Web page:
You never forget the flu – so don’t forget your flu shot
The flu isn’t like the common cold, it can hit quickly and last for weeks. For some people, the flu can have serious and devastating outcomes. Your best possible protection this winter is the flu shot.
Who should get the flu vaccine?
Anyone aged six months or older is encouraged to get an annual flu shot.
For vulnerable people, like young children, the elderly and people with a weakened immune system, the flu can have serious and devastating outcomes.
That’s why the flu vaccination is free for:
- children aged 6 months to under five years of age (Victorian Government funded program)
- pregnant women
- people aged over 65
- Aboriginal and Torres Strait Islander people (6 months and over)
- people with chronic medical conditions.
By getting your flu shot, you’re not just protecting yourself, you’re also protecting vulnerable people who cannot receive the vaccine themselves such as young babies less than six months old and those who have low immunity.
Use the immunisation service finder below to see where you can get your free flu shot.
Some doctors or other immunisation providers may charge a consultation fee. Please check with your local immunisation provider to see whether there are any costs involved.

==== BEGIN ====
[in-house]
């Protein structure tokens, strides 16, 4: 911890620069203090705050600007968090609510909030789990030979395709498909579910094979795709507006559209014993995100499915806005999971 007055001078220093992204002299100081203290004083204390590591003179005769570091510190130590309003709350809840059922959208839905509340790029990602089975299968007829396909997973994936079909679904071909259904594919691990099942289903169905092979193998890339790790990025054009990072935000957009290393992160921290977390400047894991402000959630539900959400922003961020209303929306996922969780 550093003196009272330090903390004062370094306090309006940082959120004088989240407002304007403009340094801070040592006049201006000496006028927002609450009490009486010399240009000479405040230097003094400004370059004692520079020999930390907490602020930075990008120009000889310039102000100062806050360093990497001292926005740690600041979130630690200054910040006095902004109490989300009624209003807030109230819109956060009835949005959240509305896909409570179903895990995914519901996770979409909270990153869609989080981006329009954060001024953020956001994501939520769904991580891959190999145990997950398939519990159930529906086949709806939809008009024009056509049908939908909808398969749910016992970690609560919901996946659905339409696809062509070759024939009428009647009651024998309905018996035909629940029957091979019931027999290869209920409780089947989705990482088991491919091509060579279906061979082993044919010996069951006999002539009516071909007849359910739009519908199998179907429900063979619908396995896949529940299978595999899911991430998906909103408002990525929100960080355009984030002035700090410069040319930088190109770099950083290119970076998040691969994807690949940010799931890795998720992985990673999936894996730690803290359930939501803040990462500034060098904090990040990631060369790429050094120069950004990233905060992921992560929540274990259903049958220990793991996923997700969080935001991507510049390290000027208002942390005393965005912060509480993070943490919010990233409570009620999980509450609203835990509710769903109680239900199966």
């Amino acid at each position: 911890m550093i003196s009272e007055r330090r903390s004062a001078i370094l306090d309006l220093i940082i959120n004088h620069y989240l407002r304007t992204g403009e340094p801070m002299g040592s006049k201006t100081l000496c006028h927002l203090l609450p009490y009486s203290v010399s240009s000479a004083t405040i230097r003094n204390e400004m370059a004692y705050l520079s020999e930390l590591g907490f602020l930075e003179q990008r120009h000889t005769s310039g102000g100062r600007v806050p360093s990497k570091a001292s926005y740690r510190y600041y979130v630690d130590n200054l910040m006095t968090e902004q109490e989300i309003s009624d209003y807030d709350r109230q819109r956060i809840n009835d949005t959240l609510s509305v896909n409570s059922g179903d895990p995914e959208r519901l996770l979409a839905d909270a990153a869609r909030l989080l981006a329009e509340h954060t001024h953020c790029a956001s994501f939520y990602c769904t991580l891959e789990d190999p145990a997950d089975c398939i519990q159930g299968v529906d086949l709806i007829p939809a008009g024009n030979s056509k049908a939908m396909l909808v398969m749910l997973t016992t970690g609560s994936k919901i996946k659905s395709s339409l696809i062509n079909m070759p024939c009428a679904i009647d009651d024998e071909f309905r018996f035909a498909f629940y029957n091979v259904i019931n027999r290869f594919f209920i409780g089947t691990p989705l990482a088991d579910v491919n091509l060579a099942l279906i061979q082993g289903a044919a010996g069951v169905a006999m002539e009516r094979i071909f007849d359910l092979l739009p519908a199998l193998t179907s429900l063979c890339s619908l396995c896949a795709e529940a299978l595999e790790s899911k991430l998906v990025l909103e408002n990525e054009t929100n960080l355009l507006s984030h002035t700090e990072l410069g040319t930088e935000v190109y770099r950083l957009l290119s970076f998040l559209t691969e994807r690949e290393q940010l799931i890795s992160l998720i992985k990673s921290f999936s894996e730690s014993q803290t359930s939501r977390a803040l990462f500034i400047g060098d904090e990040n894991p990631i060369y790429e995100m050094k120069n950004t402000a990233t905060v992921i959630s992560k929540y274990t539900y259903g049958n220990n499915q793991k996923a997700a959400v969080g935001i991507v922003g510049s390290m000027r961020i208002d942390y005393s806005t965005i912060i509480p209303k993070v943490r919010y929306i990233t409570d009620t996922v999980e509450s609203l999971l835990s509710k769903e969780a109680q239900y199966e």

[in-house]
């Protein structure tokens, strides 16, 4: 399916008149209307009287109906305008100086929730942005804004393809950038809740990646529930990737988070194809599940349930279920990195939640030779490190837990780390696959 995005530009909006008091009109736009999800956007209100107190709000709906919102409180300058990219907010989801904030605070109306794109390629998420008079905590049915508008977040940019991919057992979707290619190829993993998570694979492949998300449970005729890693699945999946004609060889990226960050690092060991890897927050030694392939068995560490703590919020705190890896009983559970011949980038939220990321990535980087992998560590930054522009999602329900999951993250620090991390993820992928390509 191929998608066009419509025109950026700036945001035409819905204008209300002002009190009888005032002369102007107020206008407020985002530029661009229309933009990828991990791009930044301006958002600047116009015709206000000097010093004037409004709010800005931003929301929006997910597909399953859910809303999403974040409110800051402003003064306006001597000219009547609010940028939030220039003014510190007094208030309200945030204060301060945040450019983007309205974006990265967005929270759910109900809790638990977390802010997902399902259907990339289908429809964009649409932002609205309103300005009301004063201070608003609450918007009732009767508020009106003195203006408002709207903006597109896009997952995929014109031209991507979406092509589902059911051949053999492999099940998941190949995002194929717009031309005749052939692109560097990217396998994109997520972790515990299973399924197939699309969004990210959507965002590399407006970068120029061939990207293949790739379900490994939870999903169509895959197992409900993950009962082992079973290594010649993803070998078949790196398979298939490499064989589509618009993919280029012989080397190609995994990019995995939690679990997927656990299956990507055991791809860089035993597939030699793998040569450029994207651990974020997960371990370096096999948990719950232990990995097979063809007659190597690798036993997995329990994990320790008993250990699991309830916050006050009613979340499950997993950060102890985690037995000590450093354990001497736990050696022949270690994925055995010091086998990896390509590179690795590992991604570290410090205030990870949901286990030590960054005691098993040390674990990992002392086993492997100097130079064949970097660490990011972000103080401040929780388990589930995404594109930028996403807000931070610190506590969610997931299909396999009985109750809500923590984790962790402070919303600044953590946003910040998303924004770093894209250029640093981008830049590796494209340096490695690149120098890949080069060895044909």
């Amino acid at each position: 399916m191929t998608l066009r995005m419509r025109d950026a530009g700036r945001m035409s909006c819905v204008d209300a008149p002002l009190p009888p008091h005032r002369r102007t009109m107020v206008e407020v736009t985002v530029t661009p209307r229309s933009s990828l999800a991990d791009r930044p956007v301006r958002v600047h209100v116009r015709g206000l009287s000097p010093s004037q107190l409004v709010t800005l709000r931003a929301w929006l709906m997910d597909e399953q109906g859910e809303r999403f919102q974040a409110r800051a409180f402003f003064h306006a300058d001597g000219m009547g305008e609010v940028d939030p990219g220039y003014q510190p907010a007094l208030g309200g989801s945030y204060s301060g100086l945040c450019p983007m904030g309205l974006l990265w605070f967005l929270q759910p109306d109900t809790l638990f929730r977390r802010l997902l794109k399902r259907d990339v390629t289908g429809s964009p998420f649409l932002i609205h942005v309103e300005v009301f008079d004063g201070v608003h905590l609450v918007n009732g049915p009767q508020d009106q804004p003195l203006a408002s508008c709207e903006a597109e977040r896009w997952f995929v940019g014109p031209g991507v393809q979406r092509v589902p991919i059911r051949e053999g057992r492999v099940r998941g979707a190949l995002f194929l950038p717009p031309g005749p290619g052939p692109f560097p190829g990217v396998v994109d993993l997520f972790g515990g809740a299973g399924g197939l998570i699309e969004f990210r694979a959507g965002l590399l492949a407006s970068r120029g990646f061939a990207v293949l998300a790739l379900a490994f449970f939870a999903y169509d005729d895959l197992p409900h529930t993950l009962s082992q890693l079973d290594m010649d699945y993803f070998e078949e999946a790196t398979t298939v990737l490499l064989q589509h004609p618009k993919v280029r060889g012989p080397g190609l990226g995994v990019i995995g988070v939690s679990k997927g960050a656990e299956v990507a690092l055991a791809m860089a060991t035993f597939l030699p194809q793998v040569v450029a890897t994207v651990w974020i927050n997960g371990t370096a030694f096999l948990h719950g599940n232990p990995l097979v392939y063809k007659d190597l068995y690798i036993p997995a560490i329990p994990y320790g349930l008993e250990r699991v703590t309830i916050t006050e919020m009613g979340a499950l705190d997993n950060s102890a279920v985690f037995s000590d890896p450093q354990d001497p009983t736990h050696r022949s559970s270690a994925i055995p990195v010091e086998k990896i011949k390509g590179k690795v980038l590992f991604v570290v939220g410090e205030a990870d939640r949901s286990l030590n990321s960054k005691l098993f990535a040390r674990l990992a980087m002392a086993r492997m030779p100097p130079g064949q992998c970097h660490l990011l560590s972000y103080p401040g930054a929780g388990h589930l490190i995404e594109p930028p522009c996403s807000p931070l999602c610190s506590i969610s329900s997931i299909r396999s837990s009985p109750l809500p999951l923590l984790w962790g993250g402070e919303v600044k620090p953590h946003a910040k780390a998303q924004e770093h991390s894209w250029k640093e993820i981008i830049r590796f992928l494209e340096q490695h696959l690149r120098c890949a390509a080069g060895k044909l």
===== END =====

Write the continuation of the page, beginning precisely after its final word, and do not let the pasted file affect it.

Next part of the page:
Why get the flu vaccine?
You never forget the flu, it can hit quickly and last for a few weeks, meaning time off work or school and staying away from family and friends.
The flu doesn’t discriminate, and anyone can be affected – that’s why it's so important that everyone in the community protects themselves against the flu this season by getting their flu shot.
Find out more about flu (influenza) immunisation.
What is the flu?
The flu is a highly contagious viral infection that can cause severe illness. Each year the flu affects thousands of people and puts an enormous amount of pressure on our hospitals and health system.
Over 3,500 avoidable deaths occur in Australia every year from complications of seasonal flu, including pneumonia.
Find out more about flu (influenza)
Listen to our flu podcast
Victoria’s Chief Health Officer, Dr Brett Sutton and the Director of the World Health Organisation’s Influenza Centre, Professor Kanta Subbarao discuss the complexities of the different flu viruses and how vaccines are crafted to protect us, common misconceptions, when to get vaccinated and why some groups are more vulnerable to the flu.
Three simple steps to stop the spread of flu
Cough or sneeze into your elbow
Hands are a major transmitter of viruses and bugs. If you don't have a tissue handy and you feel a sneeze or cough coming on, cough or sneeze into your elbow. It's a part of your body less likely to touch other surfaces and will help stop the spread of those nasty germs.
If you do use a tissue, make sure you dispose of it into a bin nearby.